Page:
Breathing Royal Airs: A Renaissance Man’s Legacy

Legacy Ammannur Madhava Chakyar, Venu G.

Ammannur Madhava Chakyar, Venu G.

On a quiet evening in 1982, Ammannur Madhava Chakyar was teaching eye movements in Koodiyattam when Venu G., then a student, asked how and why he felt uniqueness in some of the master’s ­techniques vis-à-vis fellow exponents. At this, the guru, fresh after his evening bath in the com-pound’s pond and sitting cross-legged on the black floor, took a break from the Lalita ­Sah­asranamam he would chant simultaneously at a low-pitch—and looked at the pupil. Not utt­ering a word, the 65-year-old got up to walk towards an inner room.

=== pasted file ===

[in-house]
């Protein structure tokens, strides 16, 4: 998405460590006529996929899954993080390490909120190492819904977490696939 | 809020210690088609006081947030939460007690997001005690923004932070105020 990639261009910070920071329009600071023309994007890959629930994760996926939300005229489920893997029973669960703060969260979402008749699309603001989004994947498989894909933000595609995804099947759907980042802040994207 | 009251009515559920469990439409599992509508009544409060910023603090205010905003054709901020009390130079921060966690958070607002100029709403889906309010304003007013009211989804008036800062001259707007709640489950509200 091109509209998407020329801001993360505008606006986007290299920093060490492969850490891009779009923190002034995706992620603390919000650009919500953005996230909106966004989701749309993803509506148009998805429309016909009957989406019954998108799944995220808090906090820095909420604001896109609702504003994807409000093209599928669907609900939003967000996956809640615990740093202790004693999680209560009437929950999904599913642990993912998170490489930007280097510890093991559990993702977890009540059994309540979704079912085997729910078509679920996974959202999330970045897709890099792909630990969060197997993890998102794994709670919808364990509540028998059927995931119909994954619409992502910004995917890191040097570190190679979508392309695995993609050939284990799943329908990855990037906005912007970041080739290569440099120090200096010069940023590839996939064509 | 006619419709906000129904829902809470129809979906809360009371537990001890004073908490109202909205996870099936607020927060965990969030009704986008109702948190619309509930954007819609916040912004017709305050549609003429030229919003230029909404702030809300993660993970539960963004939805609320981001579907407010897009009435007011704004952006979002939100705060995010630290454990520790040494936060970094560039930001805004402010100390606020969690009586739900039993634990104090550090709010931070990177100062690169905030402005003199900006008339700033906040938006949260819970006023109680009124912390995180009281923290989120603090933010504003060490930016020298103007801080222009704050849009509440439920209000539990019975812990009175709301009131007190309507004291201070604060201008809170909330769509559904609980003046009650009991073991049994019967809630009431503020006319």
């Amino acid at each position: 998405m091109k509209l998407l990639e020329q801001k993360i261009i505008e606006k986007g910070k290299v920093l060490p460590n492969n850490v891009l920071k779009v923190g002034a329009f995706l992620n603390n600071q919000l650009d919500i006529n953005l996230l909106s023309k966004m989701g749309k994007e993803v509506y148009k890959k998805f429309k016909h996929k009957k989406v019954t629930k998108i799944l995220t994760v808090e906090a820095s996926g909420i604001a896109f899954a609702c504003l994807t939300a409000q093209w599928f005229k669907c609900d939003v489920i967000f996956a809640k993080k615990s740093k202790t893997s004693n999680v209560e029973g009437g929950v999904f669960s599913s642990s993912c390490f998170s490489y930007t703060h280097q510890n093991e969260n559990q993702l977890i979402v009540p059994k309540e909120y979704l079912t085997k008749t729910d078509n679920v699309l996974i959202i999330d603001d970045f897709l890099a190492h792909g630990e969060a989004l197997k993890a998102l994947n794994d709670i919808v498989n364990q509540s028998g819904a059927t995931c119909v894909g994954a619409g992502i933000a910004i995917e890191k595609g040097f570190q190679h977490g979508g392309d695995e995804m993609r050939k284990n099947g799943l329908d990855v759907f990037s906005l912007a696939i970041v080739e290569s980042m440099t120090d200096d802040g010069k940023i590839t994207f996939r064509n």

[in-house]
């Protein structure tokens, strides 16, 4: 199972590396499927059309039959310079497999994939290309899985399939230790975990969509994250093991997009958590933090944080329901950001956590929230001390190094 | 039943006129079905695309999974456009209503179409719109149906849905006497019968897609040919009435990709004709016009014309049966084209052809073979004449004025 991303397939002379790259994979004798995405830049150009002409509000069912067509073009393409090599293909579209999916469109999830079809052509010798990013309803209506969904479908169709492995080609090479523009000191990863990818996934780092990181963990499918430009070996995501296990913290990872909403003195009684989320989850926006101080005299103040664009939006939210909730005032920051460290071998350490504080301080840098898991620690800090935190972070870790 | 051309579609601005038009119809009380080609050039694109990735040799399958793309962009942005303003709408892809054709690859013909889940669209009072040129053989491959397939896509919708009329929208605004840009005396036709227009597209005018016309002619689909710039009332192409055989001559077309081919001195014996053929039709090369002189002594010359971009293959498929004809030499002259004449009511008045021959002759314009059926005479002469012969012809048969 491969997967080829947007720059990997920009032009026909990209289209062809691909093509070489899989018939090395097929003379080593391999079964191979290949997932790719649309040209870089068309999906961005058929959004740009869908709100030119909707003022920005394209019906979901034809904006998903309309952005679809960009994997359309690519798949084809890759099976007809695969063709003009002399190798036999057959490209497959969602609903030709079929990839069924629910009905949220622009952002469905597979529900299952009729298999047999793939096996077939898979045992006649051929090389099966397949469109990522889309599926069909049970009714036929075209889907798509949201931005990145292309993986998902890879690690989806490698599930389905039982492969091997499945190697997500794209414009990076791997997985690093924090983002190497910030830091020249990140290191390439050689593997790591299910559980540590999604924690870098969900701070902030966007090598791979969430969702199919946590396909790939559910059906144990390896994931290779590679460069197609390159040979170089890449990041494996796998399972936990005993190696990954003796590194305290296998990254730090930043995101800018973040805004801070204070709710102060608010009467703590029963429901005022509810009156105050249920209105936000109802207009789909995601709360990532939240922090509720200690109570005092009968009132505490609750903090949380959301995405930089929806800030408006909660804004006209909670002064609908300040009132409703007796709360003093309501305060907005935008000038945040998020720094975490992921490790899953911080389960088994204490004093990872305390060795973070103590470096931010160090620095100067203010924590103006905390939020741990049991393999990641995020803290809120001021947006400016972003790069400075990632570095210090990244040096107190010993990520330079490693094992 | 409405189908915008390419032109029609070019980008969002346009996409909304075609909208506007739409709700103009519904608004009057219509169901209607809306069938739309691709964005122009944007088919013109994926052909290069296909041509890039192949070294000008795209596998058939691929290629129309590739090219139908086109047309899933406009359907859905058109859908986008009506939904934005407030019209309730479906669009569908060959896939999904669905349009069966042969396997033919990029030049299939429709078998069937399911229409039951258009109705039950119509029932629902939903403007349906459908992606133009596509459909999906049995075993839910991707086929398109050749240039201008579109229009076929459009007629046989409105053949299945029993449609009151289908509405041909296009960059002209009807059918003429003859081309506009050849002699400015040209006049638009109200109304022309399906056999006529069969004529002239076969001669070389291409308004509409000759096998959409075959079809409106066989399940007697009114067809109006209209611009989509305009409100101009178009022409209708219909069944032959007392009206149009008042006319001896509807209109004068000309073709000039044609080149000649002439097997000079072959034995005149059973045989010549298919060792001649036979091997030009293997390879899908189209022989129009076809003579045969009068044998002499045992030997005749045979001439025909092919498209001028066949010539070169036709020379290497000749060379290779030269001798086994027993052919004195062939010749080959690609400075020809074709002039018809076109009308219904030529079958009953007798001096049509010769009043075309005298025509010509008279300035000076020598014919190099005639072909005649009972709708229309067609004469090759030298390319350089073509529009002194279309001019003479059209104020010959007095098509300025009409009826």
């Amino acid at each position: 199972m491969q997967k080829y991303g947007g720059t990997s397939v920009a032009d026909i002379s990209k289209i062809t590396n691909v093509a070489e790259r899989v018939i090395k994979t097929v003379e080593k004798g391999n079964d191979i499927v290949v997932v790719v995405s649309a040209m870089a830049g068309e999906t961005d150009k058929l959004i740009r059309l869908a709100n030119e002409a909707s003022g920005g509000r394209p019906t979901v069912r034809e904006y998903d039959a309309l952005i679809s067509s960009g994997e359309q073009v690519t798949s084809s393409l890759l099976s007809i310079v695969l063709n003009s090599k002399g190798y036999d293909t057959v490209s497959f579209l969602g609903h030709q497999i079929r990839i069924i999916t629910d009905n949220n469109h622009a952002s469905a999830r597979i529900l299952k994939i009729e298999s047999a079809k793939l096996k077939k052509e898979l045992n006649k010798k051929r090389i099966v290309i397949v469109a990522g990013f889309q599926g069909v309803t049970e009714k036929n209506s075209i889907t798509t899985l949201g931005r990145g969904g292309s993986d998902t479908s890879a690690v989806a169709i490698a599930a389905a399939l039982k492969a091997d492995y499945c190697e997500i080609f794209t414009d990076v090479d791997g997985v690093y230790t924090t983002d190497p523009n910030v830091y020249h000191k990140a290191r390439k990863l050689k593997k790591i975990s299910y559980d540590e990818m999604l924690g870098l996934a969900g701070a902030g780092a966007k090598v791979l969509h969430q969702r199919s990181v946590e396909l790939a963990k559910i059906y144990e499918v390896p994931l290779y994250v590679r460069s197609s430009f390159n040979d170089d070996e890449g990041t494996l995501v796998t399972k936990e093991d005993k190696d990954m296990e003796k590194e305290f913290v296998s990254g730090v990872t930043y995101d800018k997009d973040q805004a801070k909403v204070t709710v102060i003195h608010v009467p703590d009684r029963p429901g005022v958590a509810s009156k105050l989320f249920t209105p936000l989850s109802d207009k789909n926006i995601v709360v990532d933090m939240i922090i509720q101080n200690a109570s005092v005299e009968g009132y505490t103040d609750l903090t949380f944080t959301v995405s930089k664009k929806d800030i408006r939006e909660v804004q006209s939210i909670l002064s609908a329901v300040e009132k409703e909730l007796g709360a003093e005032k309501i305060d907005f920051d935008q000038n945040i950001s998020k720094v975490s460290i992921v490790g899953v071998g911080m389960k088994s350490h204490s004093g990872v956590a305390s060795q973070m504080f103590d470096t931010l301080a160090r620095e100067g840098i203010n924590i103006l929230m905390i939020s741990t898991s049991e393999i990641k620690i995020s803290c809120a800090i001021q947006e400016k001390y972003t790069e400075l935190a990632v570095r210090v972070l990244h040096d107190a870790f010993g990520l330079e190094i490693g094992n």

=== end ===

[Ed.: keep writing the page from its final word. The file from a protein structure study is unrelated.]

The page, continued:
Back he came, with a stock of memories that he was suddenly keen to unveil, much to the pleasant surprise of Venu. The core of it went thus: Ammannur had undergone exercises with the eyes and, more critically, the breath, from a revered expert. Kunhunni Thampuran, who was the last word in his scholarship of facial acting as per the Natya Shastra tenets, had taught the boy. The training had gone on for three consecu­tive seasons—from 1936—at ­Tham­puran’s royal mansion, Kodungallur Kovilakam, known for a variety of key contributions to Kerala’s culture.

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